The Yellow Peril

Pine pollen floating on a lake

Pine pollen floating on a lake

The Yellow Peril, our name for the mass of pine pollen shed each Spring. has come and gone again. It coated the surface of the lake with a yellow-brown scum.

Pine pollen on a driveway

Pine pollen on a driveway

It ran in streams and collected in pools on the driveway after a light rain.

Male cones on a Loblolly Pine

Male cones on a Loblolly Pine

The pollen comes from the multitudes of small male cone produced on pine trees. These are male cones on a Loblolly Pine (Pinus taeda).

Pollen being shed from a Loblolly Pine

Pollen being shed from a Loblolly Pine

If you shake a branch a great mass of pollen is released. If anyone doubts that wind pollination could work, they only have to see how much pollen is released to the breezes by these plants.

Loblolly Pine male cones

Loblolly Pine male cones

The small male cones are arranged in a spiral pattern at the end of branches. The new stem emerges above the cones. At this stage, before they release their pollen, the cones look like tiny ears of corn.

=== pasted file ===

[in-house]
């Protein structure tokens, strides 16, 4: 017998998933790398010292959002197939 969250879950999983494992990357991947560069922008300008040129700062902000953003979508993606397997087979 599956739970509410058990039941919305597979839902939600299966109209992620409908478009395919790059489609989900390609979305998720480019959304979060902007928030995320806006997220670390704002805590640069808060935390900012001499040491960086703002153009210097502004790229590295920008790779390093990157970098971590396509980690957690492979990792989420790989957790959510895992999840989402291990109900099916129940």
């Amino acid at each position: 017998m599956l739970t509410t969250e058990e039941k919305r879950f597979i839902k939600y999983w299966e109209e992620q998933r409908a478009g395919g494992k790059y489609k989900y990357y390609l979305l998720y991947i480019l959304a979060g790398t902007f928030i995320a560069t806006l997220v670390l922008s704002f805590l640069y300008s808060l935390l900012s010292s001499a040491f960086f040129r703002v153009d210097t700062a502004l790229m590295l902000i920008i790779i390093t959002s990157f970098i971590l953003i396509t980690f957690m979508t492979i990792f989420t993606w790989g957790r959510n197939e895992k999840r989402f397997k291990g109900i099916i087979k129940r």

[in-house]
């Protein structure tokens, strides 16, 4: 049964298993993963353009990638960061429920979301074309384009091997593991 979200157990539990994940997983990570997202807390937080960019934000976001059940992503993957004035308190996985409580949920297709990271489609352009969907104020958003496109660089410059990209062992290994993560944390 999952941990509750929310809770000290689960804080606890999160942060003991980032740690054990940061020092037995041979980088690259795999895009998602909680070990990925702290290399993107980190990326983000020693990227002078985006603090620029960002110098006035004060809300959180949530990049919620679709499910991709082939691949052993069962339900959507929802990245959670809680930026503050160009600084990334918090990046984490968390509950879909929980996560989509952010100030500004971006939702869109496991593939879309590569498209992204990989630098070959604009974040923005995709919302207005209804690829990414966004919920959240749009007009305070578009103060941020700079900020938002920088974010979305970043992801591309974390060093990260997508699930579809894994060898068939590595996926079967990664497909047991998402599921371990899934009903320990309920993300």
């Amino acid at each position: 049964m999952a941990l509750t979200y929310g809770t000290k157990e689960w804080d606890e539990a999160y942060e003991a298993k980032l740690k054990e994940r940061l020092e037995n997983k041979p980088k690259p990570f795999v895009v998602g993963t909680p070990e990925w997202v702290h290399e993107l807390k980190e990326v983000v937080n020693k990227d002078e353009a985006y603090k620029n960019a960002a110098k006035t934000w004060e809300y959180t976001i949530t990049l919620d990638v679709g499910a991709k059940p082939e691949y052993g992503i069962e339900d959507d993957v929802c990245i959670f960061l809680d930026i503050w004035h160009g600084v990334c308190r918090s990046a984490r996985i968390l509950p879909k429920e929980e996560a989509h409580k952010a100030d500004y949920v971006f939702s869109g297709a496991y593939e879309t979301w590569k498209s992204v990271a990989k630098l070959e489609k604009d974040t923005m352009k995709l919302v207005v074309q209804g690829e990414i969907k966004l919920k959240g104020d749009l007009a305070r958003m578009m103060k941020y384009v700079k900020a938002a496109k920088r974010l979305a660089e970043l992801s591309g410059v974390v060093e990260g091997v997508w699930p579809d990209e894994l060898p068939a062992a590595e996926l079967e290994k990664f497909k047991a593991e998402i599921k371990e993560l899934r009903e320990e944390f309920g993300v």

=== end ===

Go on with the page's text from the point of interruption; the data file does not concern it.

Loblolly Pine male cones after pollen is shed

Loblolly Pine male cones after pollen is shed

After pollen is released the cones twist a a grotesque fashion and finally are shed from the tree.

Loblolly Pines are very common here, so we truly have lots of pollen released in the Spring. Incidentally, a loblolly is a wet or swampy place. Apparently Loblolly Pines were noted for growing in such places. However, it is now evident that they grow very well in a variety of habitats. They are fast-growing and frequently planted on a large scale for paper production.


Leave a Reply

Your email address will not be published.